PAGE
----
By Neil Vigdor, Staff Writer
Article Launched: 07/17/2008 01:00:00 AM EDT

First Selectman Peter Tesei yesterday ordered a Wiffle ball field built by teens on town land in Riverside to be shut down because of liability concerns.

In a closed-door meeting, Tesei notified the teens of the decision about the field, built without authorization on a flood-prone lot and opposed by several neighbors. The field is to be shut down tomorrow.

The decision came as a crushing blow to the teens, who spent three weeks clearing the lot of dense thicket and erecting plywood fences in the outfield, including a replica of Fenway Park's Green Monster, bleachers, foul poles and a back-stop.

"They're knocking the wall down," Brett Atkinson, 16, said. "We're all sad about it."

Tesei said it was difficult being the bearer of bad news to the teens.

"I would put it as the least pleasant day of my administration. I can certainly relate to the youths," Tesei said. "It was like a wake for them today."

Tesei said allowing the teens to stay at the lot, which they did not have permission to use, would set a negative precedent for the town.

Set aside as buffer area for stormwater to drain, he said the property presents a variety of liability issues. It has an exposed drain pipe that could result in injury of one of the teens, Tesei said, adding that damage to neighboring properties is also a concern.

"If there is flooding and it impacts the residents, they're going to hold us responsible," Tesei said.

Tesei, the town's chief elected official, offered to let the teens use a field at the International School at Dundee for the remainder of the summer for Wiffle ball. That was of little consolation to some of the teens, however.

"I didn't really like it," Brett said.

The teens' supporters, who have grown exponentially since the controversy erupted two weeks ago, were outraged.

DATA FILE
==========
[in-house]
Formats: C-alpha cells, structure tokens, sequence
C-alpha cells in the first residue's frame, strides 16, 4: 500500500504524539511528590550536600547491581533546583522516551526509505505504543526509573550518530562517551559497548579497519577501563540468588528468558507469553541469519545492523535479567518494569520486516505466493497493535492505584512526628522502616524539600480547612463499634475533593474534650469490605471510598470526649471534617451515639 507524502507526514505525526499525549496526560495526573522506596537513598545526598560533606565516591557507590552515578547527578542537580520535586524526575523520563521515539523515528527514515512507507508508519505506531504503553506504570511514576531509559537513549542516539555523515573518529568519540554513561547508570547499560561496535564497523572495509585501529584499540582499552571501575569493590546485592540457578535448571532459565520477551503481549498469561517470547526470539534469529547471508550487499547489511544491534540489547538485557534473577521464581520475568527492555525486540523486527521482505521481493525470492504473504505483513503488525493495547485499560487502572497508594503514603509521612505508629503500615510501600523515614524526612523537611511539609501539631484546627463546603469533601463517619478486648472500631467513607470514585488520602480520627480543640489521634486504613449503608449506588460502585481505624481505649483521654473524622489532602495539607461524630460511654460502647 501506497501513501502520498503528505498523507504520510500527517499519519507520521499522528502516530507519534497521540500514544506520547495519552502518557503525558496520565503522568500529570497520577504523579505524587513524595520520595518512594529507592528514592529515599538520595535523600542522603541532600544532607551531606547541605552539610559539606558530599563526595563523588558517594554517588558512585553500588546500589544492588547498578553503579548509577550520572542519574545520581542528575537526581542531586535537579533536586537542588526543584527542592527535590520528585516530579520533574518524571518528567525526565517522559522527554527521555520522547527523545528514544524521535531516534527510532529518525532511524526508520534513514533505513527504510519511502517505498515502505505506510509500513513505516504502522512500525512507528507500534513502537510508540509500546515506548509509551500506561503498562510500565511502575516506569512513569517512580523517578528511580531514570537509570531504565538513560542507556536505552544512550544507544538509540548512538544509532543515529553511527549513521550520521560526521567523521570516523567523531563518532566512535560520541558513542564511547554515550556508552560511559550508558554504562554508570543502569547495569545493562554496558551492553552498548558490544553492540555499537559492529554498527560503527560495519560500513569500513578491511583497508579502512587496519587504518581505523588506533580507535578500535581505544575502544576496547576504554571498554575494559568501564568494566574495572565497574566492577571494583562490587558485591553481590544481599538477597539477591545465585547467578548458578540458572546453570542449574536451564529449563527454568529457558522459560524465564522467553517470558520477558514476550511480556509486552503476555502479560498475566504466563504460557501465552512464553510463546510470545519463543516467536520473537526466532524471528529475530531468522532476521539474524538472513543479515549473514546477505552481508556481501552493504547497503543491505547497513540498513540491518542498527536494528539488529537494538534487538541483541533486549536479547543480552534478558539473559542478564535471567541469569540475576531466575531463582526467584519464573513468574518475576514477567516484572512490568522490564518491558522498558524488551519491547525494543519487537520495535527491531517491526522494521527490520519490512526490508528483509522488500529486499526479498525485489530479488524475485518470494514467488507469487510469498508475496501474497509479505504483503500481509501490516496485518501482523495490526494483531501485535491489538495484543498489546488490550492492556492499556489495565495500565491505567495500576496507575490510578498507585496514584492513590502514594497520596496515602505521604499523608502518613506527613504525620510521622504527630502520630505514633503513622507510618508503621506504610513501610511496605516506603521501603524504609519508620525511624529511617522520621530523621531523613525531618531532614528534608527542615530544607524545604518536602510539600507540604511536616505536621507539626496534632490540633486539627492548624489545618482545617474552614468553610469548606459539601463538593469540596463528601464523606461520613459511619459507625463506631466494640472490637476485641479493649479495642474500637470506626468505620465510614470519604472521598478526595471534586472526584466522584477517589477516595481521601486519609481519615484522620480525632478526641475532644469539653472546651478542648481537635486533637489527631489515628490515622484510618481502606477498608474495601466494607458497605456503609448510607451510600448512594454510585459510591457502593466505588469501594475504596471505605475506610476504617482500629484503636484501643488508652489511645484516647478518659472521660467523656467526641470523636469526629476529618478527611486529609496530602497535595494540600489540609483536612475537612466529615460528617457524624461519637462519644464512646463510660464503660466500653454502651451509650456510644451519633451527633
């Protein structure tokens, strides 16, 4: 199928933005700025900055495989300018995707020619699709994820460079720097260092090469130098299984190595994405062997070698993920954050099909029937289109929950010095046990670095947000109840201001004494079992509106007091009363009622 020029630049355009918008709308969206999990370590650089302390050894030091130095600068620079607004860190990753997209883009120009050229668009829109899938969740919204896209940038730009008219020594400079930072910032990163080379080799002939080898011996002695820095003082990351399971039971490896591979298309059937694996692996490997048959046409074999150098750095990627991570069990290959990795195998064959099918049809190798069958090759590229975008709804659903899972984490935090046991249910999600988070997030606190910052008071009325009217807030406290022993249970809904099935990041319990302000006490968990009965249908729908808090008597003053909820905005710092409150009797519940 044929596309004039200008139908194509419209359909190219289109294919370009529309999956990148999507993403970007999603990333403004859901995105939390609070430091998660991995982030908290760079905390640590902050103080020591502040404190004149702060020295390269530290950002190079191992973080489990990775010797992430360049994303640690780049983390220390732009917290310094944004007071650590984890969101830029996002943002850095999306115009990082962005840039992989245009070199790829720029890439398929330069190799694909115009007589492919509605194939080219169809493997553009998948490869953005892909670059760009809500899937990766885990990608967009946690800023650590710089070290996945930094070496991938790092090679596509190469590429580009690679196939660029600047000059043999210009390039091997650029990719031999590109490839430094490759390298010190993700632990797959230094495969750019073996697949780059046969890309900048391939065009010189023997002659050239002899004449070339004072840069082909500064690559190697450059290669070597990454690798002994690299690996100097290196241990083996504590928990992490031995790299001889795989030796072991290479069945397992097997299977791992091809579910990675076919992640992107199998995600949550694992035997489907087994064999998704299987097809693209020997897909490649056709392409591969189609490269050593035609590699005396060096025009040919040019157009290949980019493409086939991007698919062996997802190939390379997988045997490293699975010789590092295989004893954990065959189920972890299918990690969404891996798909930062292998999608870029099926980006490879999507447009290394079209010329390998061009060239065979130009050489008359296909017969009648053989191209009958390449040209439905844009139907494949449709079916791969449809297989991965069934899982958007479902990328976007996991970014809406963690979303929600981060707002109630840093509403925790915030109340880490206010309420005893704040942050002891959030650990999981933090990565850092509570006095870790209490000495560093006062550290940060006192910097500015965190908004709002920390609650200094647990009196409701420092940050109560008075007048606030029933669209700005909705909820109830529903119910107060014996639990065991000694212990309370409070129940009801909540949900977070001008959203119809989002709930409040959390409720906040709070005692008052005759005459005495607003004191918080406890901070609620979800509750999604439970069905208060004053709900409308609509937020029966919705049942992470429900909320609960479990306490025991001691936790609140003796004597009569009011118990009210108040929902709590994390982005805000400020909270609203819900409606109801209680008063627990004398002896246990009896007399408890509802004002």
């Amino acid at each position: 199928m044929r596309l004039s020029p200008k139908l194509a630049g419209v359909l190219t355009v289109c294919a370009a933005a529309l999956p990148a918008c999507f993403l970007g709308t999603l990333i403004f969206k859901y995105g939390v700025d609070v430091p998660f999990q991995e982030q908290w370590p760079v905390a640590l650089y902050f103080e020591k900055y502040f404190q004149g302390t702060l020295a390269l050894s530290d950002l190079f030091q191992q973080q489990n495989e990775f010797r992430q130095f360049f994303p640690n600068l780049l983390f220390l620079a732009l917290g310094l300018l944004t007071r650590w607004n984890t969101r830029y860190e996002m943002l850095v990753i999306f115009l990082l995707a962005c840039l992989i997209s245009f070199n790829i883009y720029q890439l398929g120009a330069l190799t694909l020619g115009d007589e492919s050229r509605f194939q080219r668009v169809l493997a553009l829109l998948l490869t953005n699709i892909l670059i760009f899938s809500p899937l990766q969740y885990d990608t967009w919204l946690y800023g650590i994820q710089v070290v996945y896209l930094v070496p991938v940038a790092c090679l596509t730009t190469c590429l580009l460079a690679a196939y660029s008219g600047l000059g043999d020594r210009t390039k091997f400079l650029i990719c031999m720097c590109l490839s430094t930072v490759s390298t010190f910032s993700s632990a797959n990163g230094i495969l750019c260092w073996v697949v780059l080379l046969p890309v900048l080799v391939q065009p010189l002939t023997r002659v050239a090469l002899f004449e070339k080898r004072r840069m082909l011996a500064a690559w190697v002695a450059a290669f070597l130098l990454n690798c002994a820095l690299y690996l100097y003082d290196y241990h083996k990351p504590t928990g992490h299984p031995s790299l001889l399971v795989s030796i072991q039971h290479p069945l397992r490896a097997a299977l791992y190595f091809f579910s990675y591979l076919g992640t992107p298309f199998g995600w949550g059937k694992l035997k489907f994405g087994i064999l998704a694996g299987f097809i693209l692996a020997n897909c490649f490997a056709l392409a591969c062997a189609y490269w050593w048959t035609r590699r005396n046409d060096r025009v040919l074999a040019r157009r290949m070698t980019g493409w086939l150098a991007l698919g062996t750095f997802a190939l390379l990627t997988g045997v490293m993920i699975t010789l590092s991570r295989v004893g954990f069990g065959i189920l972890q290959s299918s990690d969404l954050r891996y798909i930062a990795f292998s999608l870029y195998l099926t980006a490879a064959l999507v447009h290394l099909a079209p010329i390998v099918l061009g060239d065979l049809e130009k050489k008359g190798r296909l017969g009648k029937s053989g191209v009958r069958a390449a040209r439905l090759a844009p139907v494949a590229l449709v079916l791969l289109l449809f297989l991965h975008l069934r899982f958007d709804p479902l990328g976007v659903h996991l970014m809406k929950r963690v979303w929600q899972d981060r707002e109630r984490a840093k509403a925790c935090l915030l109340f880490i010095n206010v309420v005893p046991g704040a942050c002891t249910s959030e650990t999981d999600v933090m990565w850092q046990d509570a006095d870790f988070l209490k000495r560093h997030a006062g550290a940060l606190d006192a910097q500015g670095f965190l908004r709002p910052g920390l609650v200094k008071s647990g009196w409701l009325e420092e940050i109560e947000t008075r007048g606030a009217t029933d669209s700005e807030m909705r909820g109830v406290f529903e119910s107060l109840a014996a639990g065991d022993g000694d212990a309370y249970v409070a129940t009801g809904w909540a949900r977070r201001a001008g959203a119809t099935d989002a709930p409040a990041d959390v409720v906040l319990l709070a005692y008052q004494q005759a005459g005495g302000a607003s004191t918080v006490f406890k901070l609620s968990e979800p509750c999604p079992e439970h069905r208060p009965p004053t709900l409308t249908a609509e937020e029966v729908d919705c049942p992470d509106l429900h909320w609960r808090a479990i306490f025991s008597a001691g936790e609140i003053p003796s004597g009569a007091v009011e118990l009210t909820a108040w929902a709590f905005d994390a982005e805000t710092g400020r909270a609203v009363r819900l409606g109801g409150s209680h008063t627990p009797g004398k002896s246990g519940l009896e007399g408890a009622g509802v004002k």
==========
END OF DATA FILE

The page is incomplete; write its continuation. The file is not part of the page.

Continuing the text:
"What a damn shame," said Riverside resident Fran Fox, whose nieces and nephews play at the field. "Why can't the kids sign waivers or have their parents sign waivers that they won't hold the town responsible if they get hurt?"

Fox said she was disappointed in her town and said the decision sends a bad message.

"They sit around and talk about these fat American children. Here, these kids, instead of sitting inside playing Nintendo, are outside playing."

Fox said the lot has been used by children of the neighborhood going back several generations when the subdivision was built for returning World War II veterans.

"I hope that they protest this," she said of the teens.

Tesei's decision to shut down the field occurred four days after he met with several neighbors and listened to their concerns about parking, traffic, noise, security and how the teens never got permission to develop the lot. The homeowners provided Tesei photos of flooding on the lot, litter and building materials that were removed from a nearby home under construction and found at the lot.

The field is accessed by a narrow grass pathway between residential properties at 96 and 100 Riverside Lane. Homeowners reached by Greenwich Time said they were relieved that the town was finally taking steps to mitigate the problem, but declined further comment.

Sam Romeo, who is chairman of the East Sector of the Community and Police Partnership, an alliance of residents and law enforcement, said the property should be designated as a pocket park for the teens to use.

"It's just one more black eye for the town," Romeo said of the decision. "I think the whole aspect of being a kid has changed. It's not easy being a kid in this town and any town with all the rules."

Tesei said he didn't know what time the walls will be taken down at the field tomorrow.

Don't count on the teens to be there when it happens, however.

"We're not even going to go that day," Brett said. "Nobody wants to see them knock our field down."



Why is this important to the region?  Because it is in the flight path of airport - more on this issue here.